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Re: Tablespace best practices

From: Howard J. Rogers <>
Date: Tue, 28 Dec 2004 08:29:08 +1100
Message-ID: <41d07ea5$0$5112$>

Mladen Gogala wrote:
> On Mon, 27 Dec 2004 17:26:07 +1100, Howard J. Rogers wrote:

>>However, it has potentially ENORMOUS costs: full tablescans potentially 
>>about 15% longer to complete. Buffer cache, potentially up to 30% full 
>>of Oracle administrative overhead.

> Howard, can you explain this in little more detail?

ASSM uses bitmap blocks to record the fullness/emptiness of other, normal, data blocks. Those bitmap blocks take up space within extents (thus making the segments bigger than a non-ASSM equivalent, and thus making more blocks to read during a FTS. Previous tests showed segment sizes up to 17% larger than non-ASSM equivalents). And in a heavy insert-oriented environment, the bitmap blocks will also have to be read into the buffer cache and stay there, thus taking up far more valuable memory space. I believe Jonathan has a test result showing 20%+ of his buffer cache full of nothing but bitmap blocks. I think it was something like 28% -hence my rounding to 30%. Tests I did back when ASSM was being enthusiastically adopted left, right and centre showed 14% of my buffer cache full of bitmap blocks. But Jonathan tests more thoroughly!

To minimise these ASSM costs is fairly easy: don't allow a segment to acquire too many extents. But that means we're back in the land of having to worry about extent sizes (and hence the number of extents). Get it wrong and your disk space and buffer cache impacts will be considerable.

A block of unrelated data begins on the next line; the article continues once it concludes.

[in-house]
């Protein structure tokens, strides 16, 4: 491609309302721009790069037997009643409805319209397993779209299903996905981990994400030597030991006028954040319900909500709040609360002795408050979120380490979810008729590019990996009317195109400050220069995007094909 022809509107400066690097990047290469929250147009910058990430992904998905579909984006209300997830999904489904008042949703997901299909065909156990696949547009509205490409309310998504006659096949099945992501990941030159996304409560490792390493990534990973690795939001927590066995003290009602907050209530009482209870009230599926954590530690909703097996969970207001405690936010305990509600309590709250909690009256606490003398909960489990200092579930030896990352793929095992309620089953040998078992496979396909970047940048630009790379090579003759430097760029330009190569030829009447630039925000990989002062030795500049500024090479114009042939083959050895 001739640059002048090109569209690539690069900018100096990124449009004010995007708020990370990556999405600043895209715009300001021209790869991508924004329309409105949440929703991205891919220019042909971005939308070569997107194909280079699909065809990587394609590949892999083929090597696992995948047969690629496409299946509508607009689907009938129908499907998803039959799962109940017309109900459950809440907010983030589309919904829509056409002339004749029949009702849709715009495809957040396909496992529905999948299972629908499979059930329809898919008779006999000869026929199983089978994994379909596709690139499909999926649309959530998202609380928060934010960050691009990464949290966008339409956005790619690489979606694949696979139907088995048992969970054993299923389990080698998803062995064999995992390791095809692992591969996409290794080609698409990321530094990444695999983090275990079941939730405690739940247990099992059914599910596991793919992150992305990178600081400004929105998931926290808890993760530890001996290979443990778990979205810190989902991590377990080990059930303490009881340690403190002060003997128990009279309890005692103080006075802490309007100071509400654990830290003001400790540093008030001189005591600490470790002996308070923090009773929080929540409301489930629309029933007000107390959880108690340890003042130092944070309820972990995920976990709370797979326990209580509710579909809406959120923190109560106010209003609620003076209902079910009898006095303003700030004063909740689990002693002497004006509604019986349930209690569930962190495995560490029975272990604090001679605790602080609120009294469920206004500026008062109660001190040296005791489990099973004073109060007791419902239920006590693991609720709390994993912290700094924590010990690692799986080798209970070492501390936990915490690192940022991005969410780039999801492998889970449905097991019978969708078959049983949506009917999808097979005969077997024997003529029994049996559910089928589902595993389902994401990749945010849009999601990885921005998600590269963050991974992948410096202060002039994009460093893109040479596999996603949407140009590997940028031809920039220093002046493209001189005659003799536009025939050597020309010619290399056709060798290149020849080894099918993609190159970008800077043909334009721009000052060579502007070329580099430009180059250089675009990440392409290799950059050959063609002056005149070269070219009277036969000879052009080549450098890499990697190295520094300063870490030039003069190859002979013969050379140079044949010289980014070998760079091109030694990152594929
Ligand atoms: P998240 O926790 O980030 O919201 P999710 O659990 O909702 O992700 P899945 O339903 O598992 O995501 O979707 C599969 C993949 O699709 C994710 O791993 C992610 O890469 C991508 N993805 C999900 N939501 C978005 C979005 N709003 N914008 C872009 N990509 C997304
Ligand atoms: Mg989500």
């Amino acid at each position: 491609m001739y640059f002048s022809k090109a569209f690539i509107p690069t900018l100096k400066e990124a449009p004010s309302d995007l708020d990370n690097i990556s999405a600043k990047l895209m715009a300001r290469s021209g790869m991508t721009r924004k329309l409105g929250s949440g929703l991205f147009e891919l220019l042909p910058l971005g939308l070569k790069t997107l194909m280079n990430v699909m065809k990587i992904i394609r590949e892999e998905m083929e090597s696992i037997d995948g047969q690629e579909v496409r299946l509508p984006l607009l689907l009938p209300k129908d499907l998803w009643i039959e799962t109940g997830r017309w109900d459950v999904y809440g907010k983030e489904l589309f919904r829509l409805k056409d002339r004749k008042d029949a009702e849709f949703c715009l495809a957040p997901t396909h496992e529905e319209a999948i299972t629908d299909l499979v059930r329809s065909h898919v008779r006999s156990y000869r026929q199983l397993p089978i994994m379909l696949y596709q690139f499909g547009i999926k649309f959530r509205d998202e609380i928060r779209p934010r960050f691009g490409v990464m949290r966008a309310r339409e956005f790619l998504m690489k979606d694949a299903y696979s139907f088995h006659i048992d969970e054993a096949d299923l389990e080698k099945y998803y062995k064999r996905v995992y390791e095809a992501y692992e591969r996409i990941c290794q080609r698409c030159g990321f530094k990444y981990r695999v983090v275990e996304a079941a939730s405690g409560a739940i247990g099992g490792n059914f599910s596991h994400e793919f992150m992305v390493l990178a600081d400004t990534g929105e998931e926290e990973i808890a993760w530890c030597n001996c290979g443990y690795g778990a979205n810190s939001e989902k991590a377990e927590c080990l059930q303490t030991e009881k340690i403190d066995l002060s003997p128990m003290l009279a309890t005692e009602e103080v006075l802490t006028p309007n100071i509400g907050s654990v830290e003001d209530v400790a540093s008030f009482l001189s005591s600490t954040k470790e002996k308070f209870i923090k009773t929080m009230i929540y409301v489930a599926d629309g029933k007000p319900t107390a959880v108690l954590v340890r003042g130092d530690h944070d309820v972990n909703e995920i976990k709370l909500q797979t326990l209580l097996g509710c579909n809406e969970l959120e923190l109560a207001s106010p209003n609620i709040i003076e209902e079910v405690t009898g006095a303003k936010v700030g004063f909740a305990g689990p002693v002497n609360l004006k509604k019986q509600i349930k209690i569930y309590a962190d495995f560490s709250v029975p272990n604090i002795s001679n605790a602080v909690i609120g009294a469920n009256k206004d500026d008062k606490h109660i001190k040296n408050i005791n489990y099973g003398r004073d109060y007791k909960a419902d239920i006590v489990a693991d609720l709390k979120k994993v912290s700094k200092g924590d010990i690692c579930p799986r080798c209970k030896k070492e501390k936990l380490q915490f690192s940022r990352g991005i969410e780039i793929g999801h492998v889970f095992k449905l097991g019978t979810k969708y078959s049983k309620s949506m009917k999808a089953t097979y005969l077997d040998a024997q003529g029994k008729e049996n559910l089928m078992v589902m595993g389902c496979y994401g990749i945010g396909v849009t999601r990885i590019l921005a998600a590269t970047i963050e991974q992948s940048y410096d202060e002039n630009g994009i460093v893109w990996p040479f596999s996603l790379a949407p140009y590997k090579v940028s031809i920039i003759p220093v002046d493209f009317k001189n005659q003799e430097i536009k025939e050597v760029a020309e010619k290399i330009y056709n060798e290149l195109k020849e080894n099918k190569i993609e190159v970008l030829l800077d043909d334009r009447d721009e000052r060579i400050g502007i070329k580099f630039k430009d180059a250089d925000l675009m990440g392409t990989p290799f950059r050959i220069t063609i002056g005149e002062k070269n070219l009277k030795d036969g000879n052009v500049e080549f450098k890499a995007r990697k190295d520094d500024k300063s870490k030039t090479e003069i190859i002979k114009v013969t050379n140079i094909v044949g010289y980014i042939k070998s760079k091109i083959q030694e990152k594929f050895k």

That is why, incidentally, if you are going to use ASSM, I think it is fairly important (though it's not syntactically necessary, unfortunately) to use AUTOALLOCATE for your LMTs. ASSM plus AUTOALLOCATE together really do make extent management the nearly-brainless task it should be. So I'm not anti-ASSM completely: I just think it needs to be used appropriately, and that there are seriously wrong ways to implement it, too.

Don't forget a cost I hadn't thought about until Nuno put me onto it, and which I discussed a while back on the Dizwell blog: ASSM means an 'insert into table X select * from table Y order by column1' doesn't actually result in table X having data loaded in a known order. Which means a 'create index blah on X(column1) nosort' fails. Could be a bit of a bummer in a warehouse-type environment too, that one.

HJR Received on Mon Dec 27 2004 - 15:29:08 CST

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